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Vancouver couple embarked on cancer drug fundraiser after coverage was rejected by BC Cancer

A Vancouver couple has a prescription from an oncologist in their plight to privately fund aHealth Canada-approved anti-cancer drug. He speaks frankly about being rejected even though he wanted to.

Manuel Perez Cabello has stage 4 desmoplastic small round cell sarcoma, a doctor who takes his Entrectinib, the most commonly used targeted drug in pediatric patients. has the approval of

However, as it costs $10,200 a month, Perez and his partner Samia his Perez applied for compensation under BC. Cancer Compassionate Access Program. Their application was denied without explanation, they told Global News on Tuesday.

"Of course you'll want to use all the tools available. It's a tool that you can use for anything, if you can," Manuel said as he sat next to Samia in the garden.

"It was very shocking that BC Cancer considered funding even a small percentage."

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Manuel 2019 Diagnosed with cancer in 2008, I have already been on 5 drugs and 2 lengthy invasive chemotherapy treatments for 10 months. he had surgery. His cancer has gone into remission twice, he said, but has only recurred.

In remission, when the couple thought the cancer was completely gone, their daughter, Amalia, was born, now 10 months old.

The couple chose entrectinib at the recommendation of their oncologist rather than undergoing chemotherapy again. The drug, also known as dermatitis, "provokes a durable and clinically meaningful response in patients" and was found to be safe in certain types of solid tumors. treatment options for patients.

"I'm going to try anything at this stage because I have to do it," Samia said.

"I think it's worth fighting for and worth proposing so I can watch my daughter grow up. It's just devastating."

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Costs they said they agreed to cover 60% of the monthly cost of Entrectinib, leaving a tab of about $4,000 each month. Samia is on maternity leave and Manuel has limited ability to work due to his health, which is an amount they cannot afford.

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Visit We can do it, but it's not at a cost that the average person can afford," says Samia. "We are not the only family or people going through this."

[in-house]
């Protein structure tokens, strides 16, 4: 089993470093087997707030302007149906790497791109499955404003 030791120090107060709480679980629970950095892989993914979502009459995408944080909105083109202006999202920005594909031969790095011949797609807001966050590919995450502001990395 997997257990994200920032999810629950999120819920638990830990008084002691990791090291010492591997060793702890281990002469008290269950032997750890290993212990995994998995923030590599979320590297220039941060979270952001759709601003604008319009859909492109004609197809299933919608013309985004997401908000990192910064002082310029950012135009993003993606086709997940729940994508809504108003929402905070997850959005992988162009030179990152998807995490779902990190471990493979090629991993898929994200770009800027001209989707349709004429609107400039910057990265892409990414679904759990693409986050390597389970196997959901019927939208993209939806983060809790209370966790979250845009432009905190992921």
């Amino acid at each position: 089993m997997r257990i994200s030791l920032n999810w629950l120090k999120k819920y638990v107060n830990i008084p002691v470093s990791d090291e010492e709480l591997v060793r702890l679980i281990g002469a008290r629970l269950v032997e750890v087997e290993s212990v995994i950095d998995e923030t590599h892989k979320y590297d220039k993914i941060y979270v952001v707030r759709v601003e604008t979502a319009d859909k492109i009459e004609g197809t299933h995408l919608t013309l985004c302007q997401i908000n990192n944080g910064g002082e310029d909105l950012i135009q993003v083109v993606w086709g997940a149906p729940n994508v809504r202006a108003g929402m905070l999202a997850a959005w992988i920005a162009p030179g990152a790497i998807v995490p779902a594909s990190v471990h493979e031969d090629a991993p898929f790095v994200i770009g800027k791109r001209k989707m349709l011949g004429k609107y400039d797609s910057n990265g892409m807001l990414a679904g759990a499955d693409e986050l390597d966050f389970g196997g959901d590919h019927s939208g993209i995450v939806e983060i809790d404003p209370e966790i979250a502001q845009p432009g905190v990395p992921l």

She said the cost of Manuel's further surgery and chemotherapy could exceed the cost of the remaining $4,000 of Entrectinib.

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said he could not comment. The company said it strives to be "flexible and compassionate" with patients seeking treatment "while balancing the need to ensure patient safety and efficacy with a sustainable healthcare system."

Entrectinib is under review by the Canadian Oncology Drug Review (pCODR), which will make recommendations later this year on whether provincial funding should be provided, he explained.

"BC Cancer will wait until final recommendations are made by pCODR and Canadian Medicines & Technologies in Health (CADTH) before making a final decision on state funding." , it writes.

"We are not getting ahead of this process."

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Meanwhile, Mr. and Mrs. Perez have already paid $8,000 for Perez to take the drug for two months. They say they have received tremendous support from the community and several families have reached out to them sharing that they are in a similar position trying to obtain compensation for themselves or their children.

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helps cover the use, or at least half of it," Samia said.

Manuel's prescription is for six months, she added, but the couple hopes to create wider awareness of how the system can better serve patients.

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An online fundraising campaign launched by Samia's cousin had raised more than $28,000 as of Tuesday, helping to cover the cost of the drug, other items the two are pursuing. treatment and living expenses.

Manuel says he feels "physically exhausted" and "scary" knowing his rare cancer survival rate is "not very high." Told. However, the couple hasn't given up hope.

"I'm worried that I've had all these treatments and they really didn't work," he explained. “At the same time, I am excited because there is a new drug that is a great tool and the options are out there.”

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